Image by ©Peer Grimm/EPA/Corbis
In a move to achieve economic advantage over global competitors, in the past two years Chancellor Angela Merkel has brought science and research to the top of Germany’s economic agenda. The result is a new German internationalism in science that is focused on significantly increasing research collaborations around the world.
German policymakers are developing strategic international science initiatives to market the country as a hub of science and technology. Government-funded, international science programs are intended to lure foreign talent, halt the country’s current brain drain, and drive the scientific innovation that the recently revived German economy needs. And on the global issue of climate change, global collaborations are set to play a key role in German policy moves.
Facing a declining population, the Federal Ministry of Education and Research estimates that Germany needs an additional two million skilled workers by 2020 to maintain economic growth. New programs are bringing in thousands of scientists each year to work in Germany. “The point is to create a brain circulation,” says Gerold Heinrich, senior scientific officer at the Internationales Buero, a German organization that facilitates international science support programs. Last month, the Helmholtz Research association, a network of 15 prestigious German research centers, brought 13 young researchers from around the world to Germany. Each scientist was given the opportunity to form new teams, work at institutions of their choice, and a budget of at least €1.25 million to spend on research in their area of expertise over the next five years.
In the past, Germany has lost its own scientists to other countries such as the US, Japan, and New Zealand. “We do like to send German scientists abroad,” says Heinrich, “but we expect them to return after a few years, something that we are not seeing at the moment.” To prevent the brain drain, Merkel’s science policy calls for reworked salary structures, in hope of making Germany a more attractive venue for research. Amended visa requirements are also planned to lure non-native scientists to the country.
Knowing that Indian researchers make up a large part of Germany’s foreign research pool, and hoping to benefit further from an increased number of joint science programs, both countries strengthened their alliance last year. In October 2007, the German science delegation, led by Merkel, headed to India. During the four-day visit, the two countries agreed to set up a joint science and technology center in New Delhi with a focus on advanced materials, energy, and biomedical technologies. 2008 will also see the establishment of an Indian version of Germany’s famed Max Planck Institute, a move that will undoubtedly increase Indo-German science collaborations and contribute to their innovation-based economies.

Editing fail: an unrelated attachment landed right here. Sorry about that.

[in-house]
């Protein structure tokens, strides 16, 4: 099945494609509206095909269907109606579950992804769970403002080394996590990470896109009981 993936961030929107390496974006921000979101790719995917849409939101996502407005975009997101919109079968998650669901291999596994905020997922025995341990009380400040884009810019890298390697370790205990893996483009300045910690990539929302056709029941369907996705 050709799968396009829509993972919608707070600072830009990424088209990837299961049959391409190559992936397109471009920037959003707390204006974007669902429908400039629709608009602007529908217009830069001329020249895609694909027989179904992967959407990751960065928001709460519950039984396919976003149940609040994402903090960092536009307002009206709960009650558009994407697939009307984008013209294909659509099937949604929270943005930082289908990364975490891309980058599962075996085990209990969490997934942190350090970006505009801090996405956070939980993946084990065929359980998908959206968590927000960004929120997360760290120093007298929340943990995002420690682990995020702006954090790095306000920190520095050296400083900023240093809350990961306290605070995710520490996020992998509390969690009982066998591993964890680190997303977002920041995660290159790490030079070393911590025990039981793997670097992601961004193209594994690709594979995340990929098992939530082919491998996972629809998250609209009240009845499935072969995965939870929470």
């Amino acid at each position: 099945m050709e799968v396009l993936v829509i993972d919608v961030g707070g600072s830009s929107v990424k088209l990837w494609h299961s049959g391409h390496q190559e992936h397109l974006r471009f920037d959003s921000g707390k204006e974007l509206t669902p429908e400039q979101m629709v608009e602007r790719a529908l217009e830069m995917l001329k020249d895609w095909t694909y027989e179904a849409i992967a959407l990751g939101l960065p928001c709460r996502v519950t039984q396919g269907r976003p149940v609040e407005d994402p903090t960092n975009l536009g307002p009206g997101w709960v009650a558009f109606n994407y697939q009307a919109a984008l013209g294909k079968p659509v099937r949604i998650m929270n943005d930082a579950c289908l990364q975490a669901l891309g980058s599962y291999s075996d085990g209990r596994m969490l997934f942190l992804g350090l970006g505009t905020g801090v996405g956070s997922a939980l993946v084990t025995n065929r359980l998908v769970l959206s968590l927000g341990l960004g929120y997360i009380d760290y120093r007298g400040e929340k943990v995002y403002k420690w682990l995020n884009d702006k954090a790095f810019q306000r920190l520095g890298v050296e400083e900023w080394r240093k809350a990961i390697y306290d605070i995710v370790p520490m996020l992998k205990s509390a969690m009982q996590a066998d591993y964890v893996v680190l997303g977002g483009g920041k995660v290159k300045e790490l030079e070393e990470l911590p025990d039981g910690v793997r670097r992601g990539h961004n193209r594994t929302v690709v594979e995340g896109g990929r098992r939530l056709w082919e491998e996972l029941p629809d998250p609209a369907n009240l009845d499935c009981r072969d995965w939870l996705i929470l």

According to a recent report by UK knowledge consultancy firm Evidence, Germany emerged as Europe’s leader in international research paper collaborations, beating both France and the UK. “Germany has one of the most impressive portfolios of international science support mechanisms and schemes,” says James Wilsdon, head of the science and innovation program at UK think tank Demos. “It is widely considered by both EU countries and recipient nations as a good model.” Egypt, New Zealand, and Vietnam have all benefited from recently established German science exchange programs and support schemes in various fields from the life sciences to environmental technologies.
Already a leader in environmental research, Germany plans to further develop technologies to reverse climate change by forming collaborations with countries whose research is advancing in the field. Germany recently pledged a massive $126 million to fund Chilean renewable energy initiatives. The focus is squarely on developing scientific breakthroughs for global problems which would contribute to the German economy’s upward trajectory.
Although Germany is facing fierce competition from developing economies like India and China, policymakers have voted in favor of collaboration. “They’re ahead of the game,” says Wilsdon. “The only way European countries can compete with the low cost of innovation in Asia is to make international collaboration more central to their way of working.”
Originally published February 22, 2008